Labor ministers: Obama keeping coalition intact

Defense Minister Barak resists faction’s pressure to issue ultimatum on staying in gov’t based on progress in talks with PA.

By GIL STERN STERN HOFFMAN
October 12, 2010 02:39
2 minute read.
Defense Minister Ehud Barak

Barak sitting Knesset. (photo credit: Sebastian Scheiner/AP)

 
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The Labor Party will remain in Prime Minister Binyamin Netanyahu’s coalition for another few months in hopes that US President Barack Obama will pressure the Israeli government to make major concessions to advance the diplomatic process, Labor ministers said Monday.

The Labor ministers hold the key to keeping Netanyahu’s 74-MK coalition together. In a stormy meeting of the Labor faction at the Knesset on Monday, members tried to push Labor chairman Ehud Barak to issue an ultimatum to Netanyahu about leaving the coalition if the diplomatic process was not advanced by a certain time.

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Barak at one point during the meeting mentioned “between four weeks and four months” and even “by the end of December” as possible deadlines.

But he ultimately rejected the ministers’ plea to issue an ultimatum, and his spokesman would only say officially that “during this Knesset session [which runs through the end of March], Labor’s path will be decided.”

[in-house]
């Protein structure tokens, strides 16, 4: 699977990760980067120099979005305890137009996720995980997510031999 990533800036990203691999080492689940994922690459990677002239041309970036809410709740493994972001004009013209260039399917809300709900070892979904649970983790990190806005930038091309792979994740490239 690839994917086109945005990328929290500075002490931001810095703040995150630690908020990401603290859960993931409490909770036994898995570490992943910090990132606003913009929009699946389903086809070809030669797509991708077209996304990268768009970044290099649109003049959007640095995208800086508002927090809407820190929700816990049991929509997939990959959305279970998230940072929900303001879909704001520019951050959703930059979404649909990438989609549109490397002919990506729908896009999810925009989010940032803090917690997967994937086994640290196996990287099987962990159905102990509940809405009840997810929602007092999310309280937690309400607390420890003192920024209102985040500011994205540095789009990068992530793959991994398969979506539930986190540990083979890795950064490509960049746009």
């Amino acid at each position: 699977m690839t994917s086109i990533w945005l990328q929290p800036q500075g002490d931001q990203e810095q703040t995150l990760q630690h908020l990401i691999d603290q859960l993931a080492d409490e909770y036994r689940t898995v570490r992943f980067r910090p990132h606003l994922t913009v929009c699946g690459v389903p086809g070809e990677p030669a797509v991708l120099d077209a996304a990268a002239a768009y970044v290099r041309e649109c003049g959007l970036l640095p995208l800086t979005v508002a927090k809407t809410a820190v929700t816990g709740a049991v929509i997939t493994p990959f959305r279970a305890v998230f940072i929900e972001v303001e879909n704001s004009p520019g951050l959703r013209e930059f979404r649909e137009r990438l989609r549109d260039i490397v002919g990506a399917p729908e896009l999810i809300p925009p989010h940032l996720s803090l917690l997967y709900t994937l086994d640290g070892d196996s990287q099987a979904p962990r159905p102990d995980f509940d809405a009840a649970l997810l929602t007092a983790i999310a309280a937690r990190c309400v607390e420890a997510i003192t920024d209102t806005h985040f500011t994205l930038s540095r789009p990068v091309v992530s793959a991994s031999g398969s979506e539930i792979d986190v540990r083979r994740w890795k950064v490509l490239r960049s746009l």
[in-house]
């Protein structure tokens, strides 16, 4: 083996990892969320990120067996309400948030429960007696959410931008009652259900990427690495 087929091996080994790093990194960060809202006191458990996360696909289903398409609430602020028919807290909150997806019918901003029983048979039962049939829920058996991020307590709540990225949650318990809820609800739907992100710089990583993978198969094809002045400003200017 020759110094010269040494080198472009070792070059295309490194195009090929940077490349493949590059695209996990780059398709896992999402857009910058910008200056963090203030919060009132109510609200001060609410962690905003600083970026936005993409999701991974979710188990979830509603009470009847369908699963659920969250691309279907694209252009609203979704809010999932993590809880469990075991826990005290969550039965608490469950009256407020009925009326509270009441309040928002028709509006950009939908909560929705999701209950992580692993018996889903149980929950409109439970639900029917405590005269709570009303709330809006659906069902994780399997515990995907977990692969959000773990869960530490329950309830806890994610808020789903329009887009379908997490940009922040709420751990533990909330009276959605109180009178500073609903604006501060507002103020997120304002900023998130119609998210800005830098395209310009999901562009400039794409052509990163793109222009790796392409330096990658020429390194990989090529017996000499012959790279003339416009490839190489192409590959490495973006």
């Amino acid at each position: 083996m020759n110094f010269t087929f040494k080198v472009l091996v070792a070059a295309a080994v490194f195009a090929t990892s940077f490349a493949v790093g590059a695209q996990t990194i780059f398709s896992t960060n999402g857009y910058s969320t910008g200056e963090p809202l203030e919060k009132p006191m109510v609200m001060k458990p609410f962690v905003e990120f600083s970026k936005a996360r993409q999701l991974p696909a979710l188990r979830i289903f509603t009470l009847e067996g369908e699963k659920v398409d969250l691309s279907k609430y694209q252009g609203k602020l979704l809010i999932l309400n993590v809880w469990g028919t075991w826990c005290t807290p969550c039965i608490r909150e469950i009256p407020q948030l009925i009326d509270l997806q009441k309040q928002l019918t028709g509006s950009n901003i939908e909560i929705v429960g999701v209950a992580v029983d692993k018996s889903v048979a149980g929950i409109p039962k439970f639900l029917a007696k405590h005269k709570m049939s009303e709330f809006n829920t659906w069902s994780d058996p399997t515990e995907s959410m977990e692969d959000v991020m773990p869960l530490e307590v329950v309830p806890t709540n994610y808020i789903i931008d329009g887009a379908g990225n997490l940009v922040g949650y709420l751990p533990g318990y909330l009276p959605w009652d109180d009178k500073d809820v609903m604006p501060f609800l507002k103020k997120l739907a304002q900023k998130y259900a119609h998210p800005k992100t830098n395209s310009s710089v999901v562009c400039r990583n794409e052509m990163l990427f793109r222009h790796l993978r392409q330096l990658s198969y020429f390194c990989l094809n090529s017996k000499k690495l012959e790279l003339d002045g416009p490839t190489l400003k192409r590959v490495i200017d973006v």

Labor ministers pointed fingers at each other during the meeting about who gave Ma’ariv a headline about efforts to topple Barak as Labor leader. The most likely suspects, Welfare and Social Services Minister Isaac Herzog and Minorities Affairs Minister Avishay Braverman, both vigorously denied that they had leaked the report or that they were working to topple Barak.

Braverman said that “everyone knows that when I want to attack, I don’t do it anonymously,” while Herzog said, “I believe we have to act openly.”



Barak’s associates said they believed the headline came from both potential contenders for the Labor leadership.

“We intend to lead an effort to advance the primary [currently set for October 2012] to next year,” the report quoted an anonymous minister as saying. “If we don’t topple him, he will destroy Labor once and for all.”

Both Herzog and Braverman have been very critical of Barak lately.

Braverman compared Barak to a satellite disconnected from the party. Herzog said Barak had to “look at himself in the mirror and ask himself how he led the party from 19 seats to six.”


Advancing the primary would require a complicated maneuver to change Labor’s constitution. But according to the report, the anonymous minister said he believed he was sure he had enough support to do it.

Sources close to Barak mocked the report on Monday, saying that toppling Barak was next to impossible and that the ministers were merely trying to flex their muscles and get headlines.

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